Let’s get aesthetics out of the way, first. If a film about a drug boss starts with an anarchic proclamation, it needs- at a minimum- for that proclamation to be well-phrased. This will at least offset some of the political clichés surrounding drug prohibition, and might make it easier to repeat them without hurting the film on more substantive grounds. But if after engaging with the writing- “giant Fuck You to the system”, “fascists”, “real base of power lies with us”- one wonders WHY the film was even made, that question IS a relevant lens through which to view the film’s subject. I mean, just consider any other work on any other drug dealer: from the experts’ self-pillory in Mr. Untouchable, to the dread and ennui of Mean Streets, to the dum-dum brutality of American Gangster, the world’s mobsters are rarely presented as unequivocal heroes. In most cases, they aren’t allowed to have childhoods, nor to wax philosophical from home videos (although, in the coming decade, some will). They do not earn science degrees, and certainly were not nurtured by a loving family driven to exonerate them. In fact, if they were street-peddlers, their stories simply gain no traction at all, and cannot, on an individual basis, ever be the face of a grassroots political movement. That Ross Ulbricht, the incarcerated founder of darknet website Silk Road, gets to enjoy all of these things, and more, is a story far more interesting than Alex Winter’s Deep Web allows it to be. Indeed, one ought to ask why Ross Ulbricht is a cult figure for so many libertarians, if only because the answer sheds light on how awful the parsing of more important questions has become. The war on drugs, I’m afraid, attracts dupes and hypocrites on both sides, and by stripping his film of all artistic appeal, Alex Winter gives an inadvertent glimpse into how both sides conduct themselves.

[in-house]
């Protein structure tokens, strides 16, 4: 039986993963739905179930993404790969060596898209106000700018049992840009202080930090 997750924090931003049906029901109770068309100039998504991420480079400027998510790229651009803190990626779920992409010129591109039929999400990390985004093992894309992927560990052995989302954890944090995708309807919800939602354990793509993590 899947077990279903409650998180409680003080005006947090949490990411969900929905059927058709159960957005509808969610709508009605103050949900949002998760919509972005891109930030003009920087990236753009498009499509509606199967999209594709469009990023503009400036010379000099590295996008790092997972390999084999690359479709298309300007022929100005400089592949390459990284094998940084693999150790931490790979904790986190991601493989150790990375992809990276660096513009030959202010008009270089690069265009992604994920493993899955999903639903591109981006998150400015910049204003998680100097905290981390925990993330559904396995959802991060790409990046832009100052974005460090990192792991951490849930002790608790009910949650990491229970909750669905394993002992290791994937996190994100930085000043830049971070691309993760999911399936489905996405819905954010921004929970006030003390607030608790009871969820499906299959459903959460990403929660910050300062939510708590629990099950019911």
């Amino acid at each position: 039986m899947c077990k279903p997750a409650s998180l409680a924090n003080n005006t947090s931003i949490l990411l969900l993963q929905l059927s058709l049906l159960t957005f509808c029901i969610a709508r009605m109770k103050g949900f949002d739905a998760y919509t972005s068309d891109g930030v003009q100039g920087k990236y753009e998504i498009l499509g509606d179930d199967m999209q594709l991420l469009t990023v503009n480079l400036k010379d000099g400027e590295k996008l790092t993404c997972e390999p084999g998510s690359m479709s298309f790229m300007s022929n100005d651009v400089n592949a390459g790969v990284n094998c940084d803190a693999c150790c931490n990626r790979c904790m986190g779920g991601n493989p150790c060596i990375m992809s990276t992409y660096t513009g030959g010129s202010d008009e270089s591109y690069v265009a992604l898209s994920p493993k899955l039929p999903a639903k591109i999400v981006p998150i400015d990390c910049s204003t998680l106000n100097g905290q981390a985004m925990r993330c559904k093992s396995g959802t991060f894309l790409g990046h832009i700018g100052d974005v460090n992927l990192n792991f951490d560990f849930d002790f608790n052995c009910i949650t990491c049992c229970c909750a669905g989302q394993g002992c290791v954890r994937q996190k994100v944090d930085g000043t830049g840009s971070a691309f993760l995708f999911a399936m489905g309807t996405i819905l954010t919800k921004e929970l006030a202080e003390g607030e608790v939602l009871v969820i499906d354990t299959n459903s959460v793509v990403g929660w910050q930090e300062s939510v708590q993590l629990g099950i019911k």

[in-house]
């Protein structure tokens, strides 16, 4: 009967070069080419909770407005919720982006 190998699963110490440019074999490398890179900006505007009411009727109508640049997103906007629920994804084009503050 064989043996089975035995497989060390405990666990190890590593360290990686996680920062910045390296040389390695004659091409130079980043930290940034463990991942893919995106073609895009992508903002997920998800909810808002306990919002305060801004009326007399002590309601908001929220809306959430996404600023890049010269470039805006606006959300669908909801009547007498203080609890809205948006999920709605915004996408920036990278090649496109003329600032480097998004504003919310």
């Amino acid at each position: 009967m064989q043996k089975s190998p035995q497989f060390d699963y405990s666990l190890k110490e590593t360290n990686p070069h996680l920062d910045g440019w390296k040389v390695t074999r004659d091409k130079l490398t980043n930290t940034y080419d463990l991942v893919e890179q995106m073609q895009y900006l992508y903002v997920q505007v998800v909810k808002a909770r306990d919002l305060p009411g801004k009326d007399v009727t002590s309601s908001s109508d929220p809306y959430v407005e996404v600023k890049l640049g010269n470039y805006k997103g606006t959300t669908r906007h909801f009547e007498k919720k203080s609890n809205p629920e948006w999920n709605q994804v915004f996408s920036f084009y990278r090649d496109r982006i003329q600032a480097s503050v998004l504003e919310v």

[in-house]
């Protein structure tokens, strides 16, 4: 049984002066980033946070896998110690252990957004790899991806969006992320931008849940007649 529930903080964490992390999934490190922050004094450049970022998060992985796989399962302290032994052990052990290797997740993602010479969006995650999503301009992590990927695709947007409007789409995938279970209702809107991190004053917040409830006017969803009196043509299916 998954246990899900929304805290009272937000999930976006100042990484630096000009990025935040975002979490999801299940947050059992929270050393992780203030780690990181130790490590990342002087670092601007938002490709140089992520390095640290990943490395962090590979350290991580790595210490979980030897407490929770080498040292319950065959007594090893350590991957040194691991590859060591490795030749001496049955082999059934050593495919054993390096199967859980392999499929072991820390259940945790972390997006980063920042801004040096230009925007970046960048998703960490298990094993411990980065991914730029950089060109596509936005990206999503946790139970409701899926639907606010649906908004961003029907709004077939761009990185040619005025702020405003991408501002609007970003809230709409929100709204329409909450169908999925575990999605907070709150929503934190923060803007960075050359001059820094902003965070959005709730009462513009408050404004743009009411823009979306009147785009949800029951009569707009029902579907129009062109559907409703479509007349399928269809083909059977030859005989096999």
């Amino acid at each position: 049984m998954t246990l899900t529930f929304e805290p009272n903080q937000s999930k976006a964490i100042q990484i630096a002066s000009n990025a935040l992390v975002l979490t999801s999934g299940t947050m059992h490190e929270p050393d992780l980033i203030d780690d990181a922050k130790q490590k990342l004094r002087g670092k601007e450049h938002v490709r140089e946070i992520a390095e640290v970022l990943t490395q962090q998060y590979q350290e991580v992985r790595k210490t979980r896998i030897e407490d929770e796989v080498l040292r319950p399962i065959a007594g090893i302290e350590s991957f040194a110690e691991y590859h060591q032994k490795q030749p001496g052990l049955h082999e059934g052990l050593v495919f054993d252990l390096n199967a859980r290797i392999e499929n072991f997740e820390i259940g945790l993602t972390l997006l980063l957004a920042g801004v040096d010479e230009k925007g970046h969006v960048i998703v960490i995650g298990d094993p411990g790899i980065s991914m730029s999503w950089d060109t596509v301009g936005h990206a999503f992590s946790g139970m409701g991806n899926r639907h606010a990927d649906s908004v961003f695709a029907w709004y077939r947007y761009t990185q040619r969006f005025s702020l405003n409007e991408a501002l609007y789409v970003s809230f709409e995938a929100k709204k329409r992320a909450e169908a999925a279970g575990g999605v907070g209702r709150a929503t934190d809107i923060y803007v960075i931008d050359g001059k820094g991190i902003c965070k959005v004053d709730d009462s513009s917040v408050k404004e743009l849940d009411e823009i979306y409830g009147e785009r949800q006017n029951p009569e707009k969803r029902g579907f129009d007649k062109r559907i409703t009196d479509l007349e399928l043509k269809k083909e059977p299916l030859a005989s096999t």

But, even more than these glimpses, I am interested in their framing- what makes it in, what is omitted, and the order in which each element gets polemicized. The story proper opens with the shuttering of Silk Road and an explanation of the deep web, which the narrator (voiced by Keanu Reeves) makes sure to differentiate from illegal activities on the darknet. We learn of the website’s sophistication and massive sales: over $1 billion at its peak, with additional details provided by journalist Andy Greenberg, the trope ‘voice of reason’ made more sympathetic to Ross Ulbricht than it perhaps is. He discusses Silk Road’s community of anarchists, while another expert opines that the website was not really about selling drugs, but “a political statement”. A former Silk Road dealer is brought in to corroborate this, as the over-voice primes the viewer for the film’s main argument- that there is insufficient proof tying Ross Ulbricht to the site’s admin, the Dread Pirate Roberts, or, failing that, at least insufficient proof … Continue reading →